Mankind: Have A Nice Day by Mick Foley

I suppose going from a novel by a Nobel winner (reviewed below) to the autobiography of an ex-WWE wrestler is probably about as big a drop in literary respectability as one could contrive. Perhaps predictably, I enjoyed the latter far more.

I was tempted by this partly because I always enjoyed Mick’s performances on screen, partly because I am interested in wrestling and how it works, but also because he seems to be building a relationship as a writer with his books since this was a huge hit. The writing is basic, no flowery prose or strong style beyond that of a lively and entertaining and intelligent mind, but it never flags, it expresses both his thinking and feelings well, and it describes action extremely well, and for me that all amounts to good writing.

It won’t be of much interest if you don’t care about this weird activity often referred to now as sports entertainment, but it’s this unique mix of the athletic and the theatrical that interests me – I wanted to know how scripted and planned interviews, matches, character and storylines are, how much detail is written and how much improvised. The answer seems to be a complex one – the bosses (such as Vince McMahon), the bookers (usually distinguished veteran wrestlers, sometimes still performing in the ring too), professional writers and the wrestlers involved all have a substantial involvement and varying input. The firm impression here is that Foley, a clever and psychologically astute man, had a very big say in his career at most stages, because his ideas and promo interviews were good and didn’t need lots of help – though Mankind, perhaps his most successful identity, was a clearly collaborative effort.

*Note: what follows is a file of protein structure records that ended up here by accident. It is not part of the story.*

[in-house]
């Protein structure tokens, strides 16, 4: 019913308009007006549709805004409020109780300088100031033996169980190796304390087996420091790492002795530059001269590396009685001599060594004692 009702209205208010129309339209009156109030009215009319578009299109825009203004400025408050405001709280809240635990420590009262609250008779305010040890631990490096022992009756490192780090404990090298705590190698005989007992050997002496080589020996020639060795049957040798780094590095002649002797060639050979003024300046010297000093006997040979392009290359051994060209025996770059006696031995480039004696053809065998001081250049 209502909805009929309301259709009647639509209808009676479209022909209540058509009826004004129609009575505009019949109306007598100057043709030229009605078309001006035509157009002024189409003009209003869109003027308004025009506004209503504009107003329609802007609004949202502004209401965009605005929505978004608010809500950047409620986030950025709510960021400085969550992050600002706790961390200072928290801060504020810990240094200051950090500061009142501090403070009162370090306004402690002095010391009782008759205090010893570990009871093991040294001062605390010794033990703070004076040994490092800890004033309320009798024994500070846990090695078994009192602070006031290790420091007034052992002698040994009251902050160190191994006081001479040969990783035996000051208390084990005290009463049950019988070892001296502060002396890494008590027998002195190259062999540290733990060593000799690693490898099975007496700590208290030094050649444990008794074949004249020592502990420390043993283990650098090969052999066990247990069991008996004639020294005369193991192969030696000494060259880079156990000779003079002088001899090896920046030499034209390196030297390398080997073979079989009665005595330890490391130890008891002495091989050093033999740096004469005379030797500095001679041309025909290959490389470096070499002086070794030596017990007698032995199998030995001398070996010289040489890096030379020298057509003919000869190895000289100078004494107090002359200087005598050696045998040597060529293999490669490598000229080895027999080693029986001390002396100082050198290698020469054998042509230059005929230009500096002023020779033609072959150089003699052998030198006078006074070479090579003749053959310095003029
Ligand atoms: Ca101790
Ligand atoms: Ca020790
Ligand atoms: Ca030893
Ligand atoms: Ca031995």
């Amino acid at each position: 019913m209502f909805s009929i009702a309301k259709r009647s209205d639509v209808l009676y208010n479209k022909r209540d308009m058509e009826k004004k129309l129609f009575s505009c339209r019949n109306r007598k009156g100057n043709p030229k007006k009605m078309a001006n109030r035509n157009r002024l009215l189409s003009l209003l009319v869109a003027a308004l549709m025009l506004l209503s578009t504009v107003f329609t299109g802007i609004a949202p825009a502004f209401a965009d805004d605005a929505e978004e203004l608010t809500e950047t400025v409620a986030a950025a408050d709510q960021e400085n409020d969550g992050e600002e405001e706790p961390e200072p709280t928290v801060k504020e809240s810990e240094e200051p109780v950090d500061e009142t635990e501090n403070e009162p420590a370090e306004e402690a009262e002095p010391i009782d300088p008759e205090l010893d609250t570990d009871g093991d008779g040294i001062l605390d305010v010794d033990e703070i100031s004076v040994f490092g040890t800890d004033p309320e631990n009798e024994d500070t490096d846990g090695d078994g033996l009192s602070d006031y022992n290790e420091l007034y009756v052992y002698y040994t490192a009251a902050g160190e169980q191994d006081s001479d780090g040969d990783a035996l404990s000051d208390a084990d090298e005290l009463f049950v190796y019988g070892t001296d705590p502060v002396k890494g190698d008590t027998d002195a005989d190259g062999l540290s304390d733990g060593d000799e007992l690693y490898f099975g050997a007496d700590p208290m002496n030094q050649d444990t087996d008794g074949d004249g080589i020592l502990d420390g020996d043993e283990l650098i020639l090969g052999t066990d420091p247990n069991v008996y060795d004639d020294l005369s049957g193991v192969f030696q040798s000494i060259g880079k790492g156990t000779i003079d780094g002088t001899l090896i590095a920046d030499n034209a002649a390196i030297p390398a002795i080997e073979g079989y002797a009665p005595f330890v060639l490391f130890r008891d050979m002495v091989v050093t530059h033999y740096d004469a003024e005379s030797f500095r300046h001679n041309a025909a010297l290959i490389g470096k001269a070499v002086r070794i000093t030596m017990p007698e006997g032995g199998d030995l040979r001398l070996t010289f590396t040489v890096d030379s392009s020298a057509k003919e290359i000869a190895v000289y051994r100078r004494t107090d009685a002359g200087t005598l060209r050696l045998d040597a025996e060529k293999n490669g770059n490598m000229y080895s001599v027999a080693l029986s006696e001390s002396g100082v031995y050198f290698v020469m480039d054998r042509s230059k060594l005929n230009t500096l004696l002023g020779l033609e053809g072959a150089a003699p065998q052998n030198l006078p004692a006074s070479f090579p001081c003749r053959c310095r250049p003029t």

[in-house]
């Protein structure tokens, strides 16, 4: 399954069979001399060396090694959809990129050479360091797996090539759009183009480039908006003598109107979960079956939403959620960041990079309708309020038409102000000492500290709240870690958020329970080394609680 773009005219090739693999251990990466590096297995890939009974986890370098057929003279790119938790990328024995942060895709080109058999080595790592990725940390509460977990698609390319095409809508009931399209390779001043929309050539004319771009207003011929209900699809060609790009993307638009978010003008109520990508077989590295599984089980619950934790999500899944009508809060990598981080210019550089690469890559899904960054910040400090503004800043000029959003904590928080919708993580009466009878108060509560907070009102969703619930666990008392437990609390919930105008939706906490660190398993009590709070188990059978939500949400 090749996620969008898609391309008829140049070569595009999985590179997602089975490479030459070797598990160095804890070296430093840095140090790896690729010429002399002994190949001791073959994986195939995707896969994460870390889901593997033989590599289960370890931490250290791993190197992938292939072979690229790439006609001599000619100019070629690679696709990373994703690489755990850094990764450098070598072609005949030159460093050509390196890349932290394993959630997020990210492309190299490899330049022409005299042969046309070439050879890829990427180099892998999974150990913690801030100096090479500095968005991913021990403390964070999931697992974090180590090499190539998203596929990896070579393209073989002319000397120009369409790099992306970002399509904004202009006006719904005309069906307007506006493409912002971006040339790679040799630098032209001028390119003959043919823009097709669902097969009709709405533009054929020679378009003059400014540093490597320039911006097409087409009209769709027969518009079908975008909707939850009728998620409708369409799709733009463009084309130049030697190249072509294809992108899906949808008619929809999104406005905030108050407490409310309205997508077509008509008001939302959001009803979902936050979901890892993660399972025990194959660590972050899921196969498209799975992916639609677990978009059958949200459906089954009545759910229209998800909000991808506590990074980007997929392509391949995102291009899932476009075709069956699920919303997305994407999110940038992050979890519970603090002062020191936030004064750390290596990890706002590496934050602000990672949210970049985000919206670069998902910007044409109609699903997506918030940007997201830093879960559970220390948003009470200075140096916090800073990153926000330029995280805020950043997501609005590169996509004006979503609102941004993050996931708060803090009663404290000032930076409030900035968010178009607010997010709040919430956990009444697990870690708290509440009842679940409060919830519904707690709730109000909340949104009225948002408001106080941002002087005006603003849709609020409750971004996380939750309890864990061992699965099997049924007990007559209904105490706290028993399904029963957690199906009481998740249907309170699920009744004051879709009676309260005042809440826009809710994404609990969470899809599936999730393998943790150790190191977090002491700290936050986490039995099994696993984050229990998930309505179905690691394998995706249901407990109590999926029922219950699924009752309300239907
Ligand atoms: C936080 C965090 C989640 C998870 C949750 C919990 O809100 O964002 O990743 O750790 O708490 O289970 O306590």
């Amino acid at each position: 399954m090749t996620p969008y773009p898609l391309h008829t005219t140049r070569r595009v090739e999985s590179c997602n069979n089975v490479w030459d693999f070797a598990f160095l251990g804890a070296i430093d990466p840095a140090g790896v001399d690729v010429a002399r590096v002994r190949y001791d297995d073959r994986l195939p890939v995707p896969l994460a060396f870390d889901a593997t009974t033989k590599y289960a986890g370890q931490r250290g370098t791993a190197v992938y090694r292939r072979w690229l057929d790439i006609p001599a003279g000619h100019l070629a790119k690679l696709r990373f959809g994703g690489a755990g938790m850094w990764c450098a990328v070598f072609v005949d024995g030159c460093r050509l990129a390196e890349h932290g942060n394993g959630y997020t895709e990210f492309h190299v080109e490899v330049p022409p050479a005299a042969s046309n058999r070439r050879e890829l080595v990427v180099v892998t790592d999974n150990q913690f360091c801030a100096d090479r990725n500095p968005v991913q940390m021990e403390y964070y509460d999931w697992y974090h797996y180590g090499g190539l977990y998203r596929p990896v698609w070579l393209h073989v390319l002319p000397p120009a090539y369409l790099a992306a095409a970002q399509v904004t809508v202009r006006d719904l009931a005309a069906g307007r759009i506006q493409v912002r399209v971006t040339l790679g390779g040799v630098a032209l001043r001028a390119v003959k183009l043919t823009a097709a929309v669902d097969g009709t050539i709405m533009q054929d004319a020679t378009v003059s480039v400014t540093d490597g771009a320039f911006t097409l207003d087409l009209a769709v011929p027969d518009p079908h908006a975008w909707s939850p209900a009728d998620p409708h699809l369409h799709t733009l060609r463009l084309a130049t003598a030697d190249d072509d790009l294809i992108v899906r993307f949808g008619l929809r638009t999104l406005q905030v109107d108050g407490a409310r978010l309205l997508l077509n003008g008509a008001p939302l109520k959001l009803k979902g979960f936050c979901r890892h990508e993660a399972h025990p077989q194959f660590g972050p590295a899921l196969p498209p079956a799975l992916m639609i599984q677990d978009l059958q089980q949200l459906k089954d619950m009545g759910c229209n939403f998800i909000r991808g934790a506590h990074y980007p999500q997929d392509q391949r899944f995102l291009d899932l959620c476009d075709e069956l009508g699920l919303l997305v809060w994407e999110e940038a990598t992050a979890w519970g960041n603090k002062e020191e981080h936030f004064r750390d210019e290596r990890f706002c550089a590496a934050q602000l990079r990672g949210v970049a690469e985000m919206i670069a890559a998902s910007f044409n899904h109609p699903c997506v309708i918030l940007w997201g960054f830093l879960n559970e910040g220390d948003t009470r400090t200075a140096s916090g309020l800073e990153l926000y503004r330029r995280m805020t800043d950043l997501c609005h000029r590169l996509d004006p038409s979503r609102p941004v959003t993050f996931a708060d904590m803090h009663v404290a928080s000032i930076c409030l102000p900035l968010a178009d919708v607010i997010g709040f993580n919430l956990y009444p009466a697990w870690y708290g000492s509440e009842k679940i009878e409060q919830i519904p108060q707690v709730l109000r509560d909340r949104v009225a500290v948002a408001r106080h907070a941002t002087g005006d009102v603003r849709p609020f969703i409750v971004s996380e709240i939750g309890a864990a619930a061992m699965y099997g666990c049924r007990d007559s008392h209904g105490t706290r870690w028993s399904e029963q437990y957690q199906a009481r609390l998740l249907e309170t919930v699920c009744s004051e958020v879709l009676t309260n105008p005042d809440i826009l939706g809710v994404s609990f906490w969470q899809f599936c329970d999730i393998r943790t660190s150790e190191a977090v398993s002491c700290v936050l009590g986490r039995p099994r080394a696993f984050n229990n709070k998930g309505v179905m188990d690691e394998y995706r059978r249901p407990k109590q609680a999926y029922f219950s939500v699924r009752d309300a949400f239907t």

It’s also clear that a smaller proportion of a match is scripted than I imagined. It varies how much they plan in advance, but it mostly seems to be a few big moments, and usually the finish, though it’s clear that even that is not always planned in advance – they often don’t need to, since one wrestler is clearly the superior, but he’ll give the other guy a chance to show his best moves too, to make it look like a real contest.

I enjoyed this hugely, and will read more of Foley – even when he isn’t writing about wrestling.